What Is A Real Date?

I work with this guy. He’s about my age, works really hard, has a lisp and a limp. He is one of the nicest people I know. He is average height, he is fairly handsome and his face is nothing short of gentle. We talk all the time at work and he is always polite and friendly, but I never really imagined being more than friends with him.

One slow night at work he came up to me and said, “I know someone who likes you.”


Surprised, I look over and smile.

“Someone who likes me?”

He returns the smile,


“Will you tell me who? If they don’t want me to know, you don’t have to tell me, I don’t mind.”

“No, they don’t mind.”

“Are you sure?”

He nods his head, smiling,

“It’s me.”

I smile, almost blushing now, “You like me?”

He nods, his cheeks rosy now.

I pause for a moment. I haven’t had a conversation so innocent in a long time. As you get older, people tend to put less thought into the blooming process of a relationship. Things are less of a big deal; less effort and thought put into meeting new people you actually want to know. I’m used to guys texting, “hey, you wanna chill?” (Sometimes, I wonder, does dating really even exist anymore?) Taking ladies out on dates was a formal occasion once upon a time, but somewhere along the way we smudged the lines.

But I felt like his confession, as we can call it, had a lot of forethought and planning, and I didn’t want to brush this potentially chivalrous courting off so quickly.

“Well, we can go out sometime!”

“Yeah?” His eyes now bright.

I nod, “Yes.”

As we exchanged numbers, our empty mouths still spoke through the smiles on our faces. This was different, and seemed lighthearted.  I was actually very flattered at the notion. I hadn’t pictured a relationship with him—we  clearly walked two different paths of life. Me—the wild child, independent and adventurous one. He—the hardworking, church-volunteering, all-around-nice guy that everyone liked.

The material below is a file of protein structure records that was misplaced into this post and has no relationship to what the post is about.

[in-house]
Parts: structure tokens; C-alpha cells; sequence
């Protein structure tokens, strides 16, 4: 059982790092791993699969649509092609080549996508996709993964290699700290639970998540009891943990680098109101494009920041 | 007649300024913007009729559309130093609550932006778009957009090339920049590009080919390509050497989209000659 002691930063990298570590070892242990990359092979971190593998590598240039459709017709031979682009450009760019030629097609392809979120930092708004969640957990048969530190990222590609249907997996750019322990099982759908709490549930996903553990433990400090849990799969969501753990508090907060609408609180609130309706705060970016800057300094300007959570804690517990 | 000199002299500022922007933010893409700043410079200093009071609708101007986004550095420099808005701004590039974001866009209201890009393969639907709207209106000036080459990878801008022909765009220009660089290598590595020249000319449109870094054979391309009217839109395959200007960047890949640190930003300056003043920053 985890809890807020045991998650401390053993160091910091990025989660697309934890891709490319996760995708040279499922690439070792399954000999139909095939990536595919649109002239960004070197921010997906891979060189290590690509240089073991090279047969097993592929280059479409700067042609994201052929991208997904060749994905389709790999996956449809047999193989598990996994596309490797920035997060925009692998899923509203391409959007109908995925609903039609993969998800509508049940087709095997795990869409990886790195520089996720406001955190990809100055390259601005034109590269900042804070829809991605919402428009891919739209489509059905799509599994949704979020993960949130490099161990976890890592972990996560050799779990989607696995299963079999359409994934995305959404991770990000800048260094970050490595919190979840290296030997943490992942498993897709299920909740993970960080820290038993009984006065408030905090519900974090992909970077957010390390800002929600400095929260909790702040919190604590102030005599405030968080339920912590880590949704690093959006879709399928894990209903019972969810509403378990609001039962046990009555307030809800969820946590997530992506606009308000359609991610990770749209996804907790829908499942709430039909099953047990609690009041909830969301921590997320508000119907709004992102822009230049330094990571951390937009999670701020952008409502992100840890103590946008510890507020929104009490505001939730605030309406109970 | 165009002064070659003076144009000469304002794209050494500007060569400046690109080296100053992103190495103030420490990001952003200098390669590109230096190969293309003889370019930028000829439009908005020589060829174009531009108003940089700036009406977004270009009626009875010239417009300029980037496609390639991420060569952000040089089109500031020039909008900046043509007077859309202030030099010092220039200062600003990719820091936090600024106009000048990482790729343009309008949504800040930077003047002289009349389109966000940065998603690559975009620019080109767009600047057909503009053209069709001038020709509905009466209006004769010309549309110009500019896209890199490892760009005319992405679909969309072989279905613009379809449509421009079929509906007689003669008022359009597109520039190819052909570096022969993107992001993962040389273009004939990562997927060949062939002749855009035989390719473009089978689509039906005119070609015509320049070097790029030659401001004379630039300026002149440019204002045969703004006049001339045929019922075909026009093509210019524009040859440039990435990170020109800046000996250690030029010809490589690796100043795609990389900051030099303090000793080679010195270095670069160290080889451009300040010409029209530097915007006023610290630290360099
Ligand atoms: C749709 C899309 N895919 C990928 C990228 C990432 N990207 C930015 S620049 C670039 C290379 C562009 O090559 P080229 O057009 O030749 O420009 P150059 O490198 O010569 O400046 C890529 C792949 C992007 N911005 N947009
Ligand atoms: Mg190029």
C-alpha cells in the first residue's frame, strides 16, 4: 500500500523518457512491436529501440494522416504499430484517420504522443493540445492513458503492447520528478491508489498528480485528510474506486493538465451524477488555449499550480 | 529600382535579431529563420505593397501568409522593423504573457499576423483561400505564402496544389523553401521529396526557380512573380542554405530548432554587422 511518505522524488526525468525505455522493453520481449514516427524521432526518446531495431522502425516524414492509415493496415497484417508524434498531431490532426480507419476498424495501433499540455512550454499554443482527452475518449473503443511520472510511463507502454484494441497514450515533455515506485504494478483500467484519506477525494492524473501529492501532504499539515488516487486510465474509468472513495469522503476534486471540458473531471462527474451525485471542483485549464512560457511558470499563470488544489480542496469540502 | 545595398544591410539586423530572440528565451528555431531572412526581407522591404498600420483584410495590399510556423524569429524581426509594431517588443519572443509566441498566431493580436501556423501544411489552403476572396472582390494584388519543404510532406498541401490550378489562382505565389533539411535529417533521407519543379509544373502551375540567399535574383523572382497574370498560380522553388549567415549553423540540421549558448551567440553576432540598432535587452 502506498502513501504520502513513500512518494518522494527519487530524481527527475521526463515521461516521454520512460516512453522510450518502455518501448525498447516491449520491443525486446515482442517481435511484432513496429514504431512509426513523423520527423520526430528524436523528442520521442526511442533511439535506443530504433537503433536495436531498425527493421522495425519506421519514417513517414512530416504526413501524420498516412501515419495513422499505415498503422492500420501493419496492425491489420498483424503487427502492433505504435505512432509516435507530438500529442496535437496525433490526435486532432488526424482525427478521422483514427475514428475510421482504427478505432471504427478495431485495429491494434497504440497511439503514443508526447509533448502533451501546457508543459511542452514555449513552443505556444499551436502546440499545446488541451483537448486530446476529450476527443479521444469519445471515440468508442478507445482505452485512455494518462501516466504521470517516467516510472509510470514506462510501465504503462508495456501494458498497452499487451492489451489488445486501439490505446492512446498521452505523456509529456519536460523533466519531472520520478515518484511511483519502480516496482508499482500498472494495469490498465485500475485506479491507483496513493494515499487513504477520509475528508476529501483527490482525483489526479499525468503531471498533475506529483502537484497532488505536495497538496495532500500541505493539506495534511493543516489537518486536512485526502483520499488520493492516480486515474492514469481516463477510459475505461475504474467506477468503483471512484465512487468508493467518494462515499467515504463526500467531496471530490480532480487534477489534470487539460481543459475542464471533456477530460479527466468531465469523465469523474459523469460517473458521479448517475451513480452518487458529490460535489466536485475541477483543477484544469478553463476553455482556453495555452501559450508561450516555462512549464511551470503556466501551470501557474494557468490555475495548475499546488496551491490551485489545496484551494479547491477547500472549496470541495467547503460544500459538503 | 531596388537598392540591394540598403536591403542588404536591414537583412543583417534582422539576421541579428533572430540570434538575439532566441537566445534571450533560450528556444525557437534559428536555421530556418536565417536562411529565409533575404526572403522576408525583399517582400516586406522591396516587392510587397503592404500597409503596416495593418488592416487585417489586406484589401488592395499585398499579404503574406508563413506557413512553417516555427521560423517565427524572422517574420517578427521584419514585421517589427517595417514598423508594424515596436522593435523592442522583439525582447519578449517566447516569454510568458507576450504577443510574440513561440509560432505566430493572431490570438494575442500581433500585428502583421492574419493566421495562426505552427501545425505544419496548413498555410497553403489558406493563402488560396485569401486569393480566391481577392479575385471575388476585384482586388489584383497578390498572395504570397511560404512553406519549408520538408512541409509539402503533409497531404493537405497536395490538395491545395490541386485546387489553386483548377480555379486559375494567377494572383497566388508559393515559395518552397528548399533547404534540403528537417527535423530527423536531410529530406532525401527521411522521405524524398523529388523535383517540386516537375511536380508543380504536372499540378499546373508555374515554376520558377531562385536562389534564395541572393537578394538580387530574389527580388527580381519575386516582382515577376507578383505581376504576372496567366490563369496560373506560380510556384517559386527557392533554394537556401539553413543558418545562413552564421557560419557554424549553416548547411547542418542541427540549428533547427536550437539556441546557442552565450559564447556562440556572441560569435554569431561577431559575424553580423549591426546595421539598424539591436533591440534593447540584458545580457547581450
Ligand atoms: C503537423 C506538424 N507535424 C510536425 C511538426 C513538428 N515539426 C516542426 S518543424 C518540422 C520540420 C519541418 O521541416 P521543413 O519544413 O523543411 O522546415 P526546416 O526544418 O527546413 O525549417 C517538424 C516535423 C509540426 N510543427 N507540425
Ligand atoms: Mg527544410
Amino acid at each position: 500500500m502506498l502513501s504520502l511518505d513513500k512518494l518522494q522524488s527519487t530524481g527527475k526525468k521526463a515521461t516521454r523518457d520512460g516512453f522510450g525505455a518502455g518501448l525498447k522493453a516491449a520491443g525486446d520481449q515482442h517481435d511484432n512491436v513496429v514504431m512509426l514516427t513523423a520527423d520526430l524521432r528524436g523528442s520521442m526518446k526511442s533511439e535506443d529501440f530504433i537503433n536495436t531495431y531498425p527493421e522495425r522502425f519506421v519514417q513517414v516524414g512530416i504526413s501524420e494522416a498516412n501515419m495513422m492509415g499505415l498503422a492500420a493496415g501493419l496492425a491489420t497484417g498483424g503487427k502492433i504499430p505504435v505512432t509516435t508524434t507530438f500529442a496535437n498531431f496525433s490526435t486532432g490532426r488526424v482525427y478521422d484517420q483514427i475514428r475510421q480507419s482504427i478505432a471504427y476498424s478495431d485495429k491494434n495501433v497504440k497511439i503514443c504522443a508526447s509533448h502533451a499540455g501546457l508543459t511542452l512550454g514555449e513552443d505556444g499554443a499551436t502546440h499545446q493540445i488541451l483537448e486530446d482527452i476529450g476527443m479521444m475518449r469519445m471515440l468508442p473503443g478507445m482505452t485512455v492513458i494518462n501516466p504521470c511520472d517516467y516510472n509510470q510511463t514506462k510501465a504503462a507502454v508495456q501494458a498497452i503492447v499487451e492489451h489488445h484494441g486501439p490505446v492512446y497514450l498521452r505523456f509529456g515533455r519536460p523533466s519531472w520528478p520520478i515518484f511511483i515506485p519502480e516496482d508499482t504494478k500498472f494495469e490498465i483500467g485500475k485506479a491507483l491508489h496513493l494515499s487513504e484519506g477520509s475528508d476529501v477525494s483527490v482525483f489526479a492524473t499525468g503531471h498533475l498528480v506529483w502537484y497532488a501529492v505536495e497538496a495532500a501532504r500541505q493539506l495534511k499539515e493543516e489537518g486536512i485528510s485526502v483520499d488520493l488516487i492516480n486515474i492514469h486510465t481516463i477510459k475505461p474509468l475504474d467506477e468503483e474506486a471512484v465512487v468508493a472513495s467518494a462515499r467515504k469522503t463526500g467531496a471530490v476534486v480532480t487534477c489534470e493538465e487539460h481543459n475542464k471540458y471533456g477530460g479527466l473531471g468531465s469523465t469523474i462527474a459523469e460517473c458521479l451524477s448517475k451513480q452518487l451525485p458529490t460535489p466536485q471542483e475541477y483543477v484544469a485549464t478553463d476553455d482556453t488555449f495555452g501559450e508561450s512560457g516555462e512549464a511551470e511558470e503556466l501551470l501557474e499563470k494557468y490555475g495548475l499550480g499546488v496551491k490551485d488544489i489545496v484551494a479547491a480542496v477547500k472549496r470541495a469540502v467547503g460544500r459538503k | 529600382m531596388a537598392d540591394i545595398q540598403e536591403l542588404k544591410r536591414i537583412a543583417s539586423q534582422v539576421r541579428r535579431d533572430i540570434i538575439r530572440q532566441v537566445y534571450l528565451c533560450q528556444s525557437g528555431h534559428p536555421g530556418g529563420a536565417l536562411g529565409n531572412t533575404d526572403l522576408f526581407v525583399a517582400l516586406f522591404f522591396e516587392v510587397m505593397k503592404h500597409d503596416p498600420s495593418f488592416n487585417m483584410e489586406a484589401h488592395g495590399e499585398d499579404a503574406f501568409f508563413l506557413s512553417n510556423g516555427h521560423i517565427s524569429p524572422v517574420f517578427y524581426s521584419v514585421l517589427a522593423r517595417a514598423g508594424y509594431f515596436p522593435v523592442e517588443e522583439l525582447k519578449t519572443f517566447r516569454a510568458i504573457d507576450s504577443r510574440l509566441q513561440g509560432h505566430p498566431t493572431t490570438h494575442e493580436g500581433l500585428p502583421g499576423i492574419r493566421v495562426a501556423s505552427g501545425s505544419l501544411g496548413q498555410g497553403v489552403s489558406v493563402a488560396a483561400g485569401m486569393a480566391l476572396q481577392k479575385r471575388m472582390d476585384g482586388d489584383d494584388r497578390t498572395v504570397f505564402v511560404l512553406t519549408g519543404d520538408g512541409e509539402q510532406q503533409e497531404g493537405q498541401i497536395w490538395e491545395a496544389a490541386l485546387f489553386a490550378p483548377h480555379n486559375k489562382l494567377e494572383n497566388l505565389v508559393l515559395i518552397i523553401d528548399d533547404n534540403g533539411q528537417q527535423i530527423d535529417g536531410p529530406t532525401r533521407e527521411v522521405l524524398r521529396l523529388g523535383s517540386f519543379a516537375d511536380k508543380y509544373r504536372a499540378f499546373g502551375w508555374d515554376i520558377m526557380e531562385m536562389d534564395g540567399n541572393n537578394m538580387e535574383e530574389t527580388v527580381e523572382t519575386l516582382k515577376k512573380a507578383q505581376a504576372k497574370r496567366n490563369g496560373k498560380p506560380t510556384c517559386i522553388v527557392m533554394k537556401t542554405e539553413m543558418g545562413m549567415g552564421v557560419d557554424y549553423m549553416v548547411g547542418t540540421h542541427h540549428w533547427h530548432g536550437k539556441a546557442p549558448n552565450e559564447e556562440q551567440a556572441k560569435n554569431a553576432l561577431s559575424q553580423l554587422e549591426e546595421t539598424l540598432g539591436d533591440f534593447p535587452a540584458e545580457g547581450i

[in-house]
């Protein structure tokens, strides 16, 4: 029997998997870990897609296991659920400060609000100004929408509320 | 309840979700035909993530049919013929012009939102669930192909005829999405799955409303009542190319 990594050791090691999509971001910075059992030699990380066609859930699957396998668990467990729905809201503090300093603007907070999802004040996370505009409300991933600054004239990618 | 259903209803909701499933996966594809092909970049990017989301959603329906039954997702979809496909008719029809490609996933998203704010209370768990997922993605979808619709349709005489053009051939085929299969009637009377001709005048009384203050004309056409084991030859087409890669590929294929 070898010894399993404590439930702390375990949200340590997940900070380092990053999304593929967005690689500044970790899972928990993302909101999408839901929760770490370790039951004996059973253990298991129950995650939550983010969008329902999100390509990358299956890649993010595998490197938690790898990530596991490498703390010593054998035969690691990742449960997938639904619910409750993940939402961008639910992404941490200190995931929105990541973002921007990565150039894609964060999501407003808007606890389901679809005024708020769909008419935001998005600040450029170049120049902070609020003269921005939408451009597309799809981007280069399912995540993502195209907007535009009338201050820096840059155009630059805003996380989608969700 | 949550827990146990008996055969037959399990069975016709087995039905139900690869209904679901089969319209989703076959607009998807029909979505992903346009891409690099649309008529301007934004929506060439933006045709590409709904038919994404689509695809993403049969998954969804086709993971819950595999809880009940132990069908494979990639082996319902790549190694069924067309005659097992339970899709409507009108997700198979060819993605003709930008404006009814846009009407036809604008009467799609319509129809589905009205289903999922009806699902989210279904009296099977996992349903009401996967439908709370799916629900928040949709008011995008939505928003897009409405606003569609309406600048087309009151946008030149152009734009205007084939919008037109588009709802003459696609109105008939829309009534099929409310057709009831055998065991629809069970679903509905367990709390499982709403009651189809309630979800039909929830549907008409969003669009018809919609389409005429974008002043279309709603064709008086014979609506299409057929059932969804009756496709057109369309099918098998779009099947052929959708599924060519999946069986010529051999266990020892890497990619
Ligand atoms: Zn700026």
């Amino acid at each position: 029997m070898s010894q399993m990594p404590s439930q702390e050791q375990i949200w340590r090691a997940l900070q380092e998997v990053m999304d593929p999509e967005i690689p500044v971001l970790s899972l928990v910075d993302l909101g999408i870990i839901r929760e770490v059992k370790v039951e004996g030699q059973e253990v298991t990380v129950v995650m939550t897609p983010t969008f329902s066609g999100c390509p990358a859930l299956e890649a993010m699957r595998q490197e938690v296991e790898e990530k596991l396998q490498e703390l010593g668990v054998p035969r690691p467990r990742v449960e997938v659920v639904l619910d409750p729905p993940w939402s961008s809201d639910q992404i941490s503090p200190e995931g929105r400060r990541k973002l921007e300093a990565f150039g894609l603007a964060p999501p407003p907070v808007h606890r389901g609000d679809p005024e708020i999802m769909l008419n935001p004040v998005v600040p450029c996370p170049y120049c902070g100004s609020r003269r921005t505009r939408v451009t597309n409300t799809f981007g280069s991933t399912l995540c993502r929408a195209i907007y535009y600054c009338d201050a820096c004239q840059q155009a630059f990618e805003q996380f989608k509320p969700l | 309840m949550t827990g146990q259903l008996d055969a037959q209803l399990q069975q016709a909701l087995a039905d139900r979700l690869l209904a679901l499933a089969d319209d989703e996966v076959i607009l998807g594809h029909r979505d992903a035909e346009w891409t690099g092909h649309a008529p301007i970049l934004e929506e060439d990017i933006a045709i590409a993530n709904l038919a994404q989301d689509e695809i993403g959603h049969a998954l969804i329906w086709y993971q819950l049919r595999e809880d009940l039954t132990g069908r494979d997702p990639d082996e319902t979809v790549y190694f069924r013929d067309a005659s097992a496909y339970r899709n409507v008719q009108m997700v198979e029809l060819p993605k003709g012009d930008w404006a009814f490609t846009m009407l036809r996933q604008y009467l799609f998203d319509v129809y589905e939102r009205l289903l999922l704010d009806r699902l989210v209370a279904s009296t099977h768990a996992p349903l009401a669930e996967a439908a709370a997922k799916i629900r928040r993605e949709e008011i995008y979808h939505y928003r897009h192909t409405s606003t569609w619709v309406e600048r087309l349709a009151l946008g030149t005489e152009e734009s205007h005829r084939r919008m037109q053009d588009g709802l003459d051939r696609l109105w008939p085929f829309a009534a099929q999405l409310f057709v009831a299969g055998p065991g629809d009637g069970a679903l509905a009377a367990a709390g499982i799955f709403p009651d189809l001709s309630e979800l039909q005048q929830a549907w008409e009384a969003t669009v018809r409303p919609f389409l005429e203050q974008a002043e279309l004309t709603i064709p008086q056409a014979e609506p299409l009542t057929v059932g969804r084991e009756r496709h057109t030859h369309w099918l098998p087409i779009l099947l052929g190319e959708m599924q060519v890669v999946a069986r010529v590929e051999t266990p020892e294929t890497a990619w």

From what I knew of him, I couldn’t see much in common except that we both like manual cars and worked at a seafood restaurant. But I was intrigued by how he was refreshingly different—telling me his feelings upfront, asking me to go somewhere on a real date—and I was curious to see where this might lead.

When I got off of work and met him at the movie theater across the street, I arrived before him. I sat at a table with my back to the door, fixed the bow in my hair, smoothed my circle skirt, adjusted my long socks and fixed the laces on my Keds and anticipated his arrival. When he showed up he looked so handsome! He wore his pants around his waist and a nice v-neck and he smelled amazing. He happened to be wearing my favorite cologne.

There weren’t many showings left since it was late, so we chose a movie we were already ten minutes late to. I had already seen the movie once, but I didn’t let him know that, I wanted a good time. He paid for the tickets and bought me a pretzel. He even let me wear his jacket when I got cold in the theater.

The whole time I couldn’t help but think of how nice and polite and chivalrous he was. And even though I saw the movie once, it was better the second time around, and I think that had to do with the entire experience. After the movie we walked arm in arm to the parking lot. My best friend was waiting for me, so it was time to part ways. I hugged him goodbye and turned to leave, but I turned back to him and said,

“Oh! I forgot one more thing!”

And I gave him a peck on the cheek.

I hopped in her car and he in his and the cars drove off. The car ride back home was fun, I was smiling extra hard and my best friend was just laughing at my teenaged moment, but I really didn’t mind.

The date was draped in shades of pink—warm and flirtatious, kind and respectful. There was no pressure to progress any further than where we were at that very moment. He was a true and honest gentleman. The sweetness of the night made me as giddy as a schoolgirl. I can still remember how much my cheeks ached from smiling so hard later that night.

Sometimes I feel like dating is a dead language or an art form that has been forgotten. But this quiet guy, with a lisp and a limp and an unassuming way about him, gave me something unexpected: a real date. It was one of the best I’ve ever had.

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What Is A Real Date?

I work with this guy. He’s about my age, works really hard,...
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  • I love this story. It reminds me how a person’s little vulnerabilities can become so lovable, especially when they are part of a beautiful, strong soul.

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